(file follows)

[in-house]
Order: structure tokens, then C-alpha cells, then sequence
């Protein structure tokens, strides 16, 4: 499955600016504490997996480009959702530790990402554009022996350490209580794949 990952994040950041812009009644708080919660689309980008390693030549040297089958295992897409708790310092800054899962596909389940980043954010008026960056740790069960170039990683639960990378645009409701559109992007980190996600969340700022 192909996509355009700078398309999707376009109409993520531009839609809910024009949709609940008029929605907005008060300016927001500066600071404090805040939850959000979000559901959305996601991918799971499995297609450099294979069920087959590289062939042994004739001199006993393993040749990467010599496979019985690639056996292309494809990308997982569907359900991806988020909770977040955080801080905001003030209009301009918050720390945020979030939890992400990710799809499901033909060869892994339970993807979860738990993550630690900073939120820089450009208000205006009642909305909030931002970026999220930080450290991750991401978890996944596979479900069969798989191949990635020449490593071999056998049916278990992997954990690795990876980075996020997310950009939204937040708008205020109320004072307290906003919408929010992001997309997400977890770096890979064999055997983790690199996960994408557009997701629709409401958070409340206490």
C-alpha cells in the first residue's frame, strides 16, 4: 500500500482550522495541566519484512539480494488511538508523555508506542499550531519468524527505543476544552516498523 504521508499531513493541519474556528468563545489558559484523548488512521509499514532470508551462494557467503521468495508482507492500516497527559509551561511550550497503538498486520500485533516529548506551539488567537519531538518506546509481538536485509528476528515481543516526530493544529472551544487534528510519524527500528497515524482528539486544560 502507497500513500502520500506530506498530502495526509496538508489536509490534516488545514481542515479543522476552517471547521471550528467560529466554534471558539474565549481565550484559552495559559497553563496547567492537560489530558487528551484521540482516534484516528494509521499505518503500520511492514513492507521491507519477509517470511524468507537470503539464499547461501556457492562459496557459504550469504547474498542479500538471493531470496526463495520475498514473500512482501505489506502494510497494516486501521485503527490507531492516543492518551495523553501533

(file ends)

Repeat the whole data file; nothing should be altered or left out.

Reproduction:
[in-house]
Order: structure tokens, then C-alpha cells, then sequence
């Protein structure tokens, strides 16, 4: 499955600016504490997996480009959702530790990402554009022996350490209580794949 990952994040950041812009009644708080919660689309980008390693030549040297089958295992897409708790310092800054899962596909389940980043954010008026960056740790069960170039990683639960990378645009409701559109992007980190996600969340700022 192909996509355009700078398309999707376009109409993520531009839609809910024009949709609940008029929605907005008060300016927001500066600071404090805040939850959000979000559901959305996601991918799971499995297609450099294979069920087959590289062939042994004739001199006993393993040749990467010599496979019985690639056996292309494809990308997982569907359900991806988020909770977040955080801080905001003030209009301009918050720390945020979030939890992400990710799809499901033909060869892994339970993807979860738990993550630690900073939120820089450009208000205006009642909305909030931002970026999220930080450290991750991401978890996944596979479900069969798989191949990635020449490593071999056998049916278990992997954990690795990876980075996020997310950009939204937040708008205020109320004072307290906003919408929010992001997309997400977890770096890979064999055997983790690199996960994408557009997701629709409401958070409340206490």
C-alpha cells in the first residue's frame, strides 16, 4: 500500500482550522495541566519484512539480494488511538508523555508506542499550531519468524527505543476544552516498523 504521508499531513493541519474556528468563545489558559484523548488512521509499514532470508551462494557467503521468495508482507492500516497527559509551561511550550497503538498486520500485533516529548506551539488567537519531538518506546509481538536485509528476528515481543516526530493544529472551544487534528510519524527500528497515524482528539486544560 502507497500513500502520500506530506498530502495526509496538508489536509490534516488545514481542515479543522476552517471547521471550528467560529466554534471558539474565549481565550484559552495559559497553563496547567492537560489530558487528551484521540482516534484516528494509521499505518503500520511492514513492507521491507519477509517470511524468507537470503539464499547461501556457492562459496557459504550469504547474498542479500538471493531470496526463495520475498514473500512482501505489506502494510497494516486501521485503527490507531492516543492518551495523553501533